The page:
The amazing Java class methods and variables – J024

by Jul 5, 2015

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  1. Type in a program with different integer types
  2. Try creating errors in your program and compiling it

Transcript – The amazing Java class methods and variables

In the first lesson for classes, we talked about how we could create our own Java types. That’s awesome, but if we modeled a duck, we need a way to define more information about our duck. We might want to store the name of the duck, the color, or how much it weighs. We might even want to give our duck the ability to quack. Ducks quack right? We want an amazing duck! Let’s take a look at how you would add Java class methods and variables to our duck.

In this lesson we’ll look at how to define and use attributes in your Java classes. These attributes can belong to either the class or the object, so we’ll discus what that means and how you define it. We’ll also introduce behavior using a new concept called methods. And we’re going to revisit static final to get a better understanding what that means. By the end we should know how to create Java class methods and variables, and have our Duck class quacking!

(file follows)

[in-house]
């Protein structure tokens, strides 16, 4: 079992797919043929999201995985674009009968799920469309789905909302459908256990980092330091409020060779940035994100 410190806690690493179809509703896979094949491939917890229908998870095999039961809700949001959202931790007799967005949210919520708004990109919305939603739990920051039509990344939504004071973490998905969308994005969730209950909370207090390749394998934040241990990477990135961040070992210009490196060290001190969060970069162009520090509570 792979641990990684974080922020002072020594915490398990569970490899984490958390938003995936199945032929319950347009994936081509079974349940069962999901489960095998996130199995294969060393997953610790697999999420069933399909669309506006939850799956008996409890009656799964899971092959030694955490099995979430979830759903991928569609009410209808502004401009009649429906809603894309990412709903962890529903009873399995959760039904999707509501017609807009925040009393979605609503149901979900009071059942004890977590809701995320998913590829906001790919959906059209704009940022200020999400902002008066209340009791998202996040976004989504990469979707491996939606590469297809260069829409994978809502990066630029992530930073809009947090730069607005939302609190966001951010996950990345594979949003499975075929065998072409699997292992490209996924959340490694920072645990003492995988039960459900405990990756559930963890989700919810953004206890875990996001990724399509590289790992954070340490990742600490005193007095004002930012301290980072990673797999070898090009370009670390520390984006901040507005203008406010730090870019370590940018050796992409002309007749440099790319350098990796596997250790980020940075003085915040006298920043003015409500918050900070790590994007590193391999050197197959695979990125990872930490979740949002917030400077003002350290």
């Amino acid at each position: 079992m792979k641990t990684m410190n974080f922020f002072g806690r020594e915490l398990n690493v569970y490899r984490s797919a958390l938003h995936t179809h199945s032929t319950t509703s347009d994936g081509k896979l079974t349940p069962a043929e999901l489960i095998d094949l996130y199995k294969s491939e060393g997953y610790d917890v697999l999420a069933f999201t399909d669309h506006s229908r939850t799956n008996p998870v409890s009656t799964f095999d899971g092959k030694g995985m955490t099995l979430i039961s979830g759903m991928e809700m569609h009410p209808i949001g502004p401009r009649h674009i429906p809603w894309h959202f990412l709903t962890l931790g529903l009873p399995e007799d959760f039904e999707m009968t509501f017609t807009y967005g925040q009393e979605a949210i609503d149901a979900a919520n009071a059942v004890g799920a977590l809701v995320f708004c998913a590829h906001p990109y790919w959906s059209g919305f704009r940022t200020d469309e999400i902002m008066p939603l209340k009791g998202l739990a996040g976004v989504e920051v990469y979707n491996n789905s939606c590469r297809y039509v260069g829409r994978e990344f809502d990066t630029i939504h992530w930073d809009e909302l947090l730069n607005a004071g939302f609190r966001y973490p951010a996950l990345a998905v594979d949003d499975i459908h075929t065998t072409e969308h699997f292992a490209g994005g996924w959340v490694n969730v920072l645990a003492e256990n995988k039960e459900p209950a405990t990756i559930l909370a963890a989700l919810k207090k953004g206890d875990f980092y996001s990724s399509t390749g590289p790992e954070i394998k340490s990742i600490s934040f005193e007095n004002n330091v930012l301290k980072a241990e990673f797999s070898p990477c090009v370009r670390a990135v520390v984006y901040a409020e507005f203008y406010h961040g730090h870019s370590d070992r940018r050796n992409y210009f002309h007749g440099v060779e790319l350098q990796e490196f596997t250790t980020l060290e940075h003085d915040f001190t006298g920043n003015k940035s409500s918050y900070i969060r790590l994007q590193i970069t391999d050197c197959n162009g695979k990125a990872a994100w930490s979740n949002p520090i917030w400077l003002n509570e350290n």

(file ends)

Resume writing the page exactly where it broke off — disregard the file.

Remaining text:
Java class variables

Last lesson we left off with a Duck class, and the ability to create Ducks. Unfortunately our duck didn’t do much. We couldn’t even tell if it was a brown duck, or an orange duck. We just knew it was a duck.

When we’re designing applications, we often represent classes with a picture called a class diagram. We use a box with the class name at the top. We’ll use this as we add functionality to our class.

How to define an attribute in a class - Java class methods and variables - Free Java Course Online

How to define an attribute in a class